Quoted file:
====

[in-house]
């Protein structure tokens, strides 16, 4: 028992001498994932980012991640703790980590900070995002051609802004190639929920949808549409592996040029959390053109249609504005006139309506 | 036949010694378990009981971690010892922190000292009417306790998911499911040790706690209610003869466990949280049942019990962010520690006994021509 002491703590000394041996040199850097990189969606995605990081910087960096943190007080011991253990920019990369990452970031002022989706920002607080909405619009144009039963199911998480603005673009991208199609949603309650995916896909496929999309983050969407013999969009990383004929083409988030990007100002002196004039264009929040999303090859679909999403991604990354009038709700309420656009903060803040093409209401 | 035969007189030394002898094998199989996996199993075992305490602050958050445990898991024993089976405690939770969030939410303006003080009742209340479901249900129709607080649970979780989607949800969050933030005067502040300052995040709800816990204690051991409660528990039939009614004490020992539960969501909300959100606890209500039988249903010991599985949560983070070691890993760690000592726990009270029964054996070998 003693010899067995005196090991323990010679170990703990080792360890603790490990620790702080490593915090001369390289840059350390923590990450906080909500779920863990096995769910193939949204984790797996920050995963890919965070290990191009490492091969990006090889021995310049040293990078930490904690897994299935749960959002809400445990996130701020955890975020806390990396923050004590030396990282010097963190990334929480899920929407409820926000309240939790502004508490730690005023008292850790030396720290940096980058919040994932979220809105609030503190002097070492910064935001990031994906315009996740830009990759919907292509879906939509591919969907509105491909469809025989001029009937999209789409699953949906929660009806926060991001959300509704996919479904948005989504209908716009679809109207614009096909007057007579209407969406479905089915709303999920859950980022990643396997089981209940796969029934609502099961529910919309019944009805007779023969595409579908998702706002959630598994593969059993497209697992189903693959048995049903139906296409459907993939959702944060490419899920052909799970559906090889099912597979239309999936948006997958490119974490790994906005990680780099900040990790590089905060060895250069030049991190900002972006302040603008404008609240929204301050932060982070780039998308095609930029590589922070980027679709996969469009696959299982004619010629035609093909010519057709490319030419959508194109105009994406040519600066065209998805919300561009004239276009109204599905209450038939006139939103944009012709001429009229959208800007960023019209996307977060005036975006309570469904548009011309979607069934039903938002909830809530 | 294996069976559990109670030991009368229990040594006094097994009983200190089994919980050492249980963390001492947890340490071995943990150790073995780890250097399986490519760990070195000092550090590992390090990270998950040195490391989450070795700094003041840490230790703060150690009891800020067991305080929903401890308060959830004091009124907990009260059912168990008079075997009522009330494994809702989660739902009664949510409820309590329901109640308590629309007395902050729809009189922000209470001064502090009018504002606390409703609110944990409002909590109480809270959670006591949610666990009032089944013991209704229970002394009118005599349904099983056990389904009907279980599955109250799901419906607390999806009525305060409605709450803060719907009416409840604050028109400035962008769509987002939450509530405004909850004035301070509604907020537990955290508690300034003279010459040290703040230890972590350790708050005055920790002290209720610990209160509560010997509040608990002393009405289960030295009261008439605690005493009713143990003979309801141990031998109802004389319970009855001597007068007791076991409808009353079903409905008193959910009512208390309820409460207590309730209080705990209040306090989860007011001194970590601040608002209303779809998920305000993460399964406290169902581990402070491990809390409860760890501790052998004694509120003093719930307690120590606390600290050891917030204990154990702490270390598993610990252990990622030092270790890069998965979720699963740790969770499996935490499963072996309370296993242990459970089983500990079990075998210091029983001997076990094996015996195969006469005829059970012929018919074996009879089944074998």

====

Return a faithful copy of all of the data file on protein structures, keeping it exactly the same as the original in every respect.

[in-house]
């Protein structure tokens, strides 16, 4: 028992001498994932980012991640703790980590900070995002051609802004190639929920949808549409592996040029959390053109249609504005006139309506 | 036949010694378990009981971690010892922190000292009417306790998911499911040790706690209610003869466990949280049942019990962010520690006994021509 002491703590000394041996040199850097990189969606995605990081910087960096943190007080011991253990920019990369990452970031002022989706920002607080909405619009144009039963199911998480603005673009991208199609949603309650995916896909496929999309983050969407013999969009990383004929083409988030990007100002002196004039264009929040999303090859679909999403991604990354009038709700309420656009903060803040093409209401 | 035969007189030394002898094998199989996996199993075992305490602050958050445990898991024993089976405690939770969030939410303006003080009742209340479901249900129709607080649970979780989607949800969050933030005067502040300052995040709800816990204690051991409660528990039939009614004490020992539960969501909300959100606890209500039988249903010991599985949560983070070691890993760690000592726990009270029964054996070998 003693010899067995005196090991323990010679170990703990080792360890603790490990620790702080490593915090001369390289840059350390923590990450906080909500779920863990096995769910193939949204984790797996920050995963890919965070290990191009490492091969990006090889021995310049040293990078930490904690897994299935749960959002809400445990996130701020955890975020806390990396923050004590030396990282010097963190990334929480899920929407409820926000309240939790502004508490730690005023008292850790030396720290940096980058919040994932979220809105609030503190002097070492910064935001990031994906315009996740830009990759919907292509879906939509591919969907509105491909469809025989001029009937999209789409699953949906929660009806926060991001959300509704996919479904948005989504209908716009679809109207614009096909007057007579209407969406479905089915709303999920859950980022990643396997089981209940796969029934609502099961529910919309019944009805007779023969595409579908998702706002959630598994593969059993497209697992189903693959048995049903139906296409459907993939959702944060490419899920052909799970559906090889099912597979239309999936948006997958490119974490790994906005990680780099900040990790590089905060060895250069030049991190900002972006302040603008404008609240929204301050932060982070780039998308095609930029590589922070980027679709996969469009696959299982004619010629035609093909010519057709490319030419959508194109105009994406040519600066065209998805919300561009004239276009109204599905209450038939006139939103944009012709001429009229959208800007960023019209996307977060005036975006309570469904548009011309979607069934039903938002909830809530 | 294996069976559990109670030991009368229990040594006094097994009983200190089994919980050492249980963390001492947890340490071995943990150790073995780890250097399986490519760990070195000092550090590992390090990270998950040195490391989450070795700094003041840490230790703060150690009891800020067991305080929903401890308060959830004091009124907990009260059912168990008079075997009522009330494994809702989660739902009664949510409820309590329901109640308590629309007395902050729809009189922000209470001064502090009018504002606390409703609110944990409002909590109480809270959670006591949610666990009032089944013991209704229970002394009118005599349904099983056990389904009907279980599955109250799901419906607390999806009525305060409605709450803060719907009416409840604050028109400035962008769509987002939450509530405004909850004035301070509604907020537990955290508690300034003279010459040290703040230890972590350790708050005055920790002290209720610990209160509560010997509040608990002393009405289960030295009261008439605690005493009713143990003979309801141990031998109802004389319970009855001597007068007791076991409808009353079903409905008193959910009512208390309820409460207590309730209080705990209040306090989860007011001194970590601040608002209303779809998920305000993460399964406290169902581990402070491990809390409860760890501790052998004694509120003093719930307690120590606390600290050891917030204990154990702490270390598993610990252990990622030092270790890069998965979720699963740790969770499996935490499963072996309370296993242990459970089983500990079990075998210091029983001997076990094996015996195969006469005829059970012929018919074996009879089944074998």